Does the Environment Affect Fertility?

The environment in which we live has gained more attention in the last few decades. Since the middle of last century, there has been a significant increase in the human reproduction problems worldwide.

Many studies have reported a decline in fertility and increasing access to the fertility treatments, such IVF or ICSI. The decrease in human reproduction has happened within a short period in the context of human evolution. So, this is less likely to be related to the genetic changes and more likely to be environmental. During the period of industrial revolution, many chemicals have pervaded into our daily lives. These are not only in air, water and soil but also in many consumer products.

It is also known that both persistent and non-persistent chemicals in our environment. These are called endocrine disrupting chemicals (EDC). These chemicals can disrupt the delicate hormone systems in the human body. Some studies now show that they can also lead to epigenetic changes and affect the next generation. The persistent chemicals are present in air, water or soil for long periods of time. But there are some that may be present for much shorter periods of time.

Bisphenol A and Phthalates are two commonly studied EDC’s that are widely prevalent in our day to day environment. Bisphenol A (BPA) and Phthalates are present in many consumer goods such as water bottles, eyeglasses frames, dental sealants, thermal receipts, flooring, reusable food and drink containers. BPA can leach into the food products and water. But, the large proportion of our exposure is from the food and drinks.

There is a substantial evidence that these endocrine disrupting chemicals (EDC) can affect both male and female fertility. The exposure to high levels of BPA and phthalates can lead to almost twenty percent reduction in a couple’s chances of conceiving. In women, these chemicals interfere with the female hormones such as follicle stimulating hormone (FSH) or Inhibin B.

In men, BPA and phthalates can lead to low levels of free testosterone, low sperm count, low sperm motility and morphology. They have also been shown to cause high sperm DNA fragmentation Index or Sperm DFI or damage to the genetic material of the sperm cells. In women going through IVF treatments, if they have elevated levels of BPA they are subjected to have low numbers of eggs collected. This may affect the cell division of the eggs and the fertilisation rate. Thus, affecting the IVF success rate.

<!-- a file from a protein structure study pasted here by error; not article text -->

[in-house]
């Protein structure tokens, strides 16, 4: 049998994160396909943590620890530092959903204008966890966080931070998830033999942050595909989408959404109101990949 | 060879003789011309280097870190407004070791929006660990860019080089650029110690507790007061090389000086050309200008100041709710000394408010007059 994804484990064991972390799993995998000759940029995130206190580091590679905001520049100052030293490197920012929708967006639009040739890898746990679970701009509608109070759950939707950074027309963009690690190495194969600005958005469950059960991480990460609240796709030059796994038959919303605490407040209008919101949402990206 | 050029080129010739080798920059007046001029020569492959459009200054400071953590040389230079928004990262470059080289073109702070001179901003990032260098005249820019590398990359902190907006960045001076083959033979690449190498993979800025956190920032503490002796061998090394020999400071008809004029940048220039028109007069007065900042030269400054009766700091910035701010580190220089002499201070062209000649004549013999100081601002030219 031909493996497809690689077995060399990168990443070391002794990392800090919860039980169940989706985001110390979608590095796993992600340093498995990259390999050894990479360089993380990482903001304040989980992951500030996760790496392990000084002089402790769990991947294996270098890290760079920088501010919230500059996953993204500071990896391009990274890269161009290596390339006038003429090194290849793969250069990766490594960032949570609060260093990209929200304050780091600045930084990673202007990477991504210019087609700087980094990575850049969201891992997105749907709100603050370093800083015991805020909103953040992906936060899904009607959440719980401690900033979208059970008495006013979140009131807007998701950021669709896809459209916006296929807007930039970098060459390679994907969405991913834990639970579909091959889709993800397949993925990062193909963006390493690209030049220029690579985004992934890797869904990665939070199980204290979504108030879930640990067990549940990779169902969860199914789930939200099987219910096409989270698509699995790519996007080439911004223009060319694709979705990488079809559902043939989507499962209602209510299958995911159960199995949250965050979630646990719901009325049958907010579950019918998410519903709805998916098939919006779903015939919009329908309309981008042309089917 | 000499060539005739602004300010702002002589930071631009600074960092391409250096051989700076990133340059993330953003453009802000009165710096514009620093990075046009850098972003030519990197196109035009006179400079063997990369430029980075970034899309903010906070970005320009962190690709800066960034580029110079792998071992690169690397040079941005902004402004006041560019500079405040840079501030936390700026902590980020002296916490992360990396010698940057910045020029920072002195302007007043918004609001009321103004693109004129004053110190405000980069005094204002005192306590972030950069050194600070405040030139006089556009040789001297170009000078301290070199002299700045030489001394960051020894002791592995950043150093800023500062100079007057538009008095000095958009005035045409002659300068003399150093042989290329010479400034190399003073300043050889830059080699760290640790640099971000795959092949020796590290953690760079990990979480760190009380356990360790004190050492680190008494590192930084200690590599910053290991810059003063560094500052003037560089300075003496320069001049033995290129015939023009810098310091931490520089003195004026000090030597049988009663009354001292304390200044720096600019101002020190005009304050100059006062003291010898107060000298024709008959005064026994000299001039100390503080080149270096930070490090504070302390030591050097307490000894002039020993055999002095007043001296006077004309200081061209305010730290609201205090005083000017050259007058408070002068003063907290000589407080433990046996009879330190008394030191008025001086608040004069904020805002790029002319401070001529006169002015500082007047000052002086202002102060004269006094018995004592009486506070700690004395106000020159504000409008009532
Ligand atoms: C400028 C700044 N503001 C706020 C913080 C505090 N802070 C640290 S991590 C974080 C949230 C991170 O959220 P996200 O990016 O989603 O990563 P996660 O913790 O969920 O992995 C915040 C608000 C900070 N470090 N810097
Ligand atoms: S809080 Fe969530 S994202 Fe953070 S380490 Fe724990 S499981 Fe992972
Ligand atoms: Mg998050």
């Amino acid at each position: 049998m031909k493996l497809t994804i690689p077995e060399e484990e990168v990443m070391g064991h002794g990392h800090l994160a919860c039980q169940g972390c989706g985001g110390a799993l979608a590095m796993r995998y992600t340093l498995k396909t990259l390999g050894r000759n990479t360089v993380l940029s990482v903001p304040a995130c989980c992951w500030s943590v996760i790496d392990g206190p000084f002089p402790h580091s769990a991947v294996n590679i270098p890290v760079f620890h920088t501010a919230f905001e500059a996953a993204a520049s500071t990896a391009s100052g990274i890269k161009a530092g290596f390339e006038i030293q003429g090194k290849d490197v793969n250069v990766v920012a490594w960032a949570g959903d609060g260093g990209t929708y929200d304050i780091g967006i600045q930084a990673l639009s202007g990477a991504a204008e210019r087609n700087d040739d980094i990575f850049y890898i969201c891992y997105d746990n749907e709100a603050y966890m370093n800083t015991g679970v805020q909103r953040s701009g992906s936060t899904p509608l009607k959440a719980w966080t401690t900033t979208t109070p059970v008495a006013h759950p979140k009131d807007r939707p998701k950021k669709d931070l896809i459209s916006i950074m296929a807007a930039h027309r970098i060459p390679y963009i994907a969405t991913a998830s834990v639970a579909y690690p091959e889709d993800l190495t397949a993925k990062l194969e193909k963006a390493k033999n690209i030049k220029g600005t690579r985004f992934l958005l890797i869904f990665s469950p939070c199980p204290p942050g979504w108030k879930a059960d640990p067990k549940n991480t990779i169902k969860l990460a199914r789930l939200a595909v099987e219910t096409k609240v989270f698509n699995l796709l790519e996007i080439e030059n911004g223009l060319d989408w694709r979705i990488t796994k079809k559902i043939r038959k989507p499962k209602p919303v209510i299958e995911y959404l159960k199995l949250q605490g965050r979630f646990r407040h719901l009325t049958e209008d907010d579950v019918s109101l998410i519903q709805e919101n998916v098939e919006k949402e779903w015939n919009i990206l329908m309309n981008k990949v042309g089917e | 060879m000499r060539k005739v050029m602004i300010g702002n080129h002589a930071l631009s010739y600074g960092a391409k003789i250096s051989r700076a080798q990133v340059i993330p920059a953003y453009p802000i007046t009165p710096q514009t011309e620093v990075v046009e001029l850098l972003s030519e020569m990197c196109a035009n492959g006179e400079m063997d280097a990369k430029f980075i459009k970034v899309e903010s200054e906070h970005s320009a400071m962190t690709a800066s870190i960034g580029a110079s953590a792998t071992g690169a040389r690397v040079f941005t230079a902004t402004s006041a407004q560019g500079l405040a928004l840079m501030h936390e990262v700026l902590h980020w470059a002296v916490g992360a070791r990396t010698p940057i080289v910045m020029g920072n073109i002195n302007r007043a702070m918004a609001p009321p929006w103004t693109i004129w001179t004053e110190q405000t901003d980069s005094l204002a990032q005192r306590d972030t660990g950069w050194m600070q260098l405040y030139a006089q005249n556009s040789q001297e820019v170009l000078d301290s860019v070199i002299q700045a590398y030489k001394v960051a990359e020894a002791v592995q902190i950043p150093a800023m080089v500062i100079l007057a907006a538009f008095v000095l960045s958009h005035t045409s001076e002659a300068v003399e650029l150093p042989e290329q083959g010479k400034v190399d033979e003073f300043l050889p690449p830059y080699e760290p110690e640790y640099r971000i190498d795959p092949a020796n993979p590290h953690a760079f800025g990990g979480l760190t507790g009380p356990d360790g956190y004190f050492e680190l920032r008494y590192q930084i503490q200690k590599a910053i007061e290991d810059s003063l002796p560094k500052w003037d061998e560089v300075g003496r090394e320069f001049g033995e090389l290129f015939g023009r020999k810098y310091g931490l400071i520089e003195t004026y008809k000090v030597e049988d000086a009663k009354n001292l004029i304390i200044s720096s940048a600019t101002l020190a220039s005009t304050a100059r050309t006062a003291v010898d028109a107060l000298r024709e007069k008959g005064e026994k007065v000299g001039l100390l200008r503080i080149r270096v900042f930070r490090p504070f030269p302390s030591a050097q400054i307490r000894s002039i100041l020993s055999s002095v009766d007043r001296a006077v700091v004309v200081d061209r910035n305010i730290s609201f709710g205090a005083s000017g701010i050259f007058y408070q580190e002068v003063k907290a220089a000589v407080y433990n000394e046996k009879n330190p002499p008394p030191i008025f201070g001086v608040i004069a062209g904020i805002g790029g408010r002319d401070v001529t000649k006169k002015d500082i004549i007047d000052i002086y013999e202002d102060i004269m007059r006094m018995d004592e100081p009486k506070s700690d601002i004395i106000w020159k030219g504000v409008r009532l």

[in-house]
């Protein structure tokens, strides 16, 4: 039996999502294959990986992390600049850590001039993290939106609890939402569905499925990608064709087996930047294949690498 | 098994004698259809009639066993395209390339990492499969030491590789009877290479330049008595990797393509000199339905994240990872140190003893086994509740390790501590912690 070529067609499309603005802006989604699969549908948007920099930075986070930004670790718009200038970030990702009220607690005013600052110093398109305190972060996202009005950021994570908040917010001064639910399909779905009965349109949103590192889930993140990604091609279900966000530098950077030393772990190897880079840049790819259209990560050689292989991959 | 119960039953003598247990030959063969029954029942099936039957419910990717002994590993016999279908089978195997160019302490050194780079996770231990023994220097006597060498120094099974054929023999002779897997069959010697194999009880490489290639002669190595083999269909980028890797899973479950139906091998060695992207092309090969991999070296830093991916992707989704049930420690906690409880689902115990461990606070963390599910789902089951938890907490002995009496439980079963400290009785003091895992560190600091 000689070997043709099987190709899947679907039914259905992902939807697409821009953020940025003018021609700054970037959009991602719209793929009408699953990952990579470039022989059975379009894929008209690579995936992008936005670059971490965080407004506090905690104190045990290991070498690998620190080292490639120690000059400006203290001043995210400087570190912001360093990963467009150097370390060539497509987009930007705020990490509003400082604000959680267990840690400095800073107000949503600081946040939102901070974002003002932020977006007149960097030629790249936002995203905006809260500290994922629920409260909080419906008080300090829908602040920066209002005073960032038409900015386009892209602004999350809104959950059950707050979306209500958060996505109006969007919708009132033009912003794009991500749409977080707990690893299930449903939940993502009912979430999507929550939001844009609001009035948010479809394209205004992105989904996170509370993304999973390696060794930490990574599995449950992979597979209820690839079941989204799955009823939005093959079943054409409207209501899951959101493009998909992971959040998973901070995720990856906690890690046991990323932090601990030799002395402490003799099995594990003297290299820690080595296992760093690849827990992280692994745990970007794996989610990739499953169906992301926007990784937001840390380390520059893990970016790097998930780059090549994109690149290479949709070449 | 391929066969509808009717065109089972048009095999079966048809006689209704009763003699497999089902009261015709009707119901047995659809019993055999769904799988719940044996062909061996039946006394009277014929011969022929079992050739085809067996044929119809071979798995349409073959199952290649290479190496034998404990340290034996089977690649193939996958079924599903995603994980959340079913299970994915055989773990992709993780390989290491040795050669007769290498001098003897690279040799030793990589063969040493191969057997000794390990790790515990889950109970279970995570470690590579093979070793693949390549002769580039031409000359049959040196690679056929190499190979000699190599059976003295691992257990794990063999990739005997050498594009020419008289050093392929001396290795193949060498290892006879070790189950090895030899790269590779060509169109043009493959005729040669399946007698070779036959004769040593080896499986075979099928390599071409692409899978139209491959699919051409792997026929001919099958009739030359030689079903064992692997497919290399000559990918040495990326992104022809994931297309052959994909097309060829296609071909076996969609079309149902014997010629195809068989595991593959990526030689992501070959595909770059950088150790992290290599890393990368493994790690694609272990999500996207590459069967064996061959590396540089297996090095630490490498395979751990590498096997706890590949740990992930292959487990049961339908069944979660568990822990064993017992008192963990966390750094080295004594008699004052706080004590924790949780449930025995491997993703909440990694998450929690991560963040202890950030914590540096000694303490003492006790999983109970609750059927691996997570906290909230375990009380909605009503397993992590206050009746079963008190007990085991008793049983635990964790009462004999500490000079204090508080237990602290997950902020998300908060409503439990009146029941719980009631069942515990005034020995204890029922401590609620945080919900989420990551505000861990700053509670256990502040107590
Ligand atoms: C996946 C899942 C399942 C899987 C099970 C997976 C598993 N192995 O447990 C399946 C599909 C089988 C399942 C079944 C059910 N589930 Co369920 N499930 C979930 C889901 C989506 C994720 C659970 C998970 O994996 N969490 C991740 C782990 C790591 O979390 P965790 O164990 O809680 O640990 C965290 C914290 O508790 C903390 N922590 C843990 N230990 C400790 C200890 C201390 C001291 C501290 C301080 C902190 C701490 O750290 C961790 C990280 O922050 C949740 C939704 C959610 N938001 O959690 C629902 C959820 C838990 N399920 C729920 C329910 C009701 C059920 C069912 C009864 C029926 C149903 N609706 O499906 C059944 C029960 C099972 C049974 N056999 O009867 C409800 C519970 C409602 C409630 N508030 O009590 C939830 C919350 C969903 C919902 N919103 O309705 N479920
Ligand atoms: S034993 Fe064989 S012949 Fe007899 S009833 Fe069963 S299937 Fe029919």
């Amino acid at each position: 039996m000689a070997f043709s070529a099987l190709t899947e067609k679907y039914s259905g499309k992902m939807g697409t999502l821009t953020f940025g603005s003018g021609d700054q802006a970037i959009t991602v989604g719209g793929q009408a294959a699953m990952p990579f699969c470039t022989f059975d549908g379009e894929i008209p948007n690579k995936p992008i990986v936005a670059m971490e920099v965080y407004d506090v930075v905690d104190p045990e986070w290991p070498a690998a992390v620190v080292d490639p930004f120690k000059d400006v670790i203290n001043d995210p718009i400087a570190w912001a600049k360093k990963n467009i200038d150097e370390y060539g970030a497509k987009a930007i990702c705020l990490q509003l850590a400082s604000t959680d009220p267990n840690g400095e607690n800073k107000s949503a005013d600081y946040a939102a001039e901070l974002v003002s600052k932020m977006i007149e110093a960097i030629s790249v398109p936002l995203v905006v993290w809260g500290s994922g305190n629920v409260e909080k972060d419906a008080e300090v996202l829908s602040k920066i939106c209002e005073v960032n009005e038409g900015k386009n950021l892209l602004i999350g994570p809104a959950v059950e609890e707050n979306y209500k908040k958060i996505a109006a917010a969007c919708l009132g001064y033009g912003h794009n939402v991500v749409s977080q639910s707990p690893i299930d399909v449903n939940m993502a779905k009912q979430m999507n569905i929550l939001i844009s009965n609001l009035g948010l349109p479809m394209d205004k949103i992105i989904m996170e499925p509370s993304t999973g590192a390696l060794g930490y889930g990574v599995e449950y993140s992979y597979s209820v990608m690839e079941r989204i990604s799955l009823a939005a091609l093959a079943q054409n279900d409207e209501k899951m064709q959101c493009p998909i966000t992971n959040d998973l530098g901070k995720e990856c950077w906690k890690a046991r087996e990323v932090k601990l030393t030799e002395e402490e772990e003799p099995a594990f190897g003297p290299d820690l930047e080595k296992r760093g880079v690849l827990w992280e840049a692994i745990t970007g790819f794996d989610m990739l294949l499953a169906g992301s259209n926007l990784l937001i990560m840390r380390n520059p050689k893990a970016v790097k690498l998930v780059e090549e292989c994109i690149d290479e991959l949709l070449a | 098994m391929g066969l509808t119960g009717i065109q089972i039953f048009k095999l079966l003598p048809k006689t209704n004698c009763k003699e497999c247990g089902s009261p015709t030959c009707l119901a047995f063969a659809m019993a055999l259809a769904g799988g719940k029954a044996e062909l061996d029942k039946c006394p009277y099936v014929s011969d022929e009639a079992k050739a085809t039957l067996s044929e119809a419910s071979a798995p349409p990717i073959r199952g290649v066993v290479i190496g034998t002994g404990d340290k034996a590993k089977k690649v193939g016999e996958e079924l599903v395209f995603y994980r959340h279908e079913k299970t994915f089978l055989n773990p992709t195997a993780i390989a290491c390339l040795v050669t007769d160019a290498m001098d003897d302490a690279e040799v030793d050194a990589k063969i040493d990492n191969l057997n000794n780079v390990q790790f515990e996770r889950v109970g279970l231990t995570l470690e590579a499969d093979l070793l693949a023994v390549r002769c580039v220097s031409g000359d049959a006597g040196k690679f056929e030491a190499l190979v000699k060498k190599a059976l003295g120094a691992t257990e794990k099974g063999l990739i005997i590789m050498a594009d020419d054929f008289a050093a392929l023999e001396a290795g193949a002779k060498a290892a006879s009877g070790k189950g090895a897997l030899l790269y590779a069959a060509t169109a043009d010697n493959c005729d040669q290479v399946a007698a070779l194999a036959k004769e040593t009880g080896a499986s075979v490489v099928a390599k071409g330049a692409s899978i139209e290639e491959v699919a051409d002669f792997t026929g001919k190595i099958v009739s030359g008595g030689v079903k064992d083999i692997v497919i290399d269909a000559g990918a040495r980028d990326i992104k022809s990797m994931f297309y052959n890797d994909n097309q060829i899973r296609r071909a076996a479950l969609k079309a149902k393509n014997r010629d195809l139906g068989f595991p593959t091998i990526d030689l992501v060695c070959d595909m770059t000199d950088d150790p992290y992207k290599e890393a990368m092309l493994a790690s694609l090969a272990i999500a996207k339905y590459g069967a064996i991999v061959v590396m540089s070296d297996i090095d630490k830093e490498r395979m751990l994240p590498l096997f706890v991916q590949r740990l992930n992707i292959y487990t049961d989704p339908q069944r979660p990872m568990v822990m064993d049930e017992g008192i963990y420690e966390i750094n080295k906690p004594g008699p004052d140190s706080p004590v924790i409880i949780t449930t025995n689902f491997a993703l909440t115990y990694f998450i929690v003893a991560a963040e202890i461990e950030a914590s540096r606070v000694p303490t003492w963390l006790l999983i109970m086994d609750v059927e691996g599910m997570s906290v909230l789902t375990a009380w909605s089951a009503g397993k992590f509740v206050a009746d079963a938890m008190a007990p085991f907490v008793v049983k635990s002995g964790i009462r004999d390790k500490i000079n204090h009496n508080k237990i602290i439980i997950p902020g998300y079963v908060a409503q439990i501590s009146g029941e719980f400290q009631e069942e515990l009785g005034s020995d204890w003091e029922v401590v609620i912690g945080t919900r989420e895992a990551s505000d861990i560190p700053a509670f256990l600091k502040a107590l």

Despite the vast amount of evidence, it is difficult either to prevent or reliably measure the exposure to these chemicals. But, what you can do is to try and reduce the level of exposure to these agents. There are many ways you can try to minimise the exposure.

  • You may choose foods with less exposure to chemicals such as organic fruits, vegetables, fish and meat products.
  • You may also avoid tinned food, ready to eat meals or processed foods as much possible. The deep sea fish has high mercury levels. So, try to avoid frequent consumption of deep sea fish when you are trying to conceive. These include shark, swordfish, king mackerel or tilefish.
  • You may also make note of what you eat, and also of the chemicals in the surrounding environment, such as cleaning agents and other home products.

It is important to be aware and take note of the immediate environment to limit the exposure to such agents. But, it is also important to know that despite your best efforts, you will still be exposed to some of these chemicals from sources outside of your control.

If the level of exposure, domestic and / or workplace, makes you worry, and you have been experiencing difficulties in conceiving, then you should consider speaking to your Doctor or Gynaecologist or Fertility Specialist about how your environment affects fertility.

By | 2016-11-04T12:50:46+00:00 August 14th, 2016|Fertility|Comments Off on Does the Environment Affect Fertility?

About the Author:

Ms Shipra Krishna is an extensively experienced Consultant Gynaecologist and specialist in Reproductive Medicine. She worked as a Consultant Gynaecologist and Specialist in Reproductive Medicine at CARE Fertility and Centre for Reproductive and Genetic Health (CRGH) since 2011. She is Medical Director of London IVF and Genetics Centre.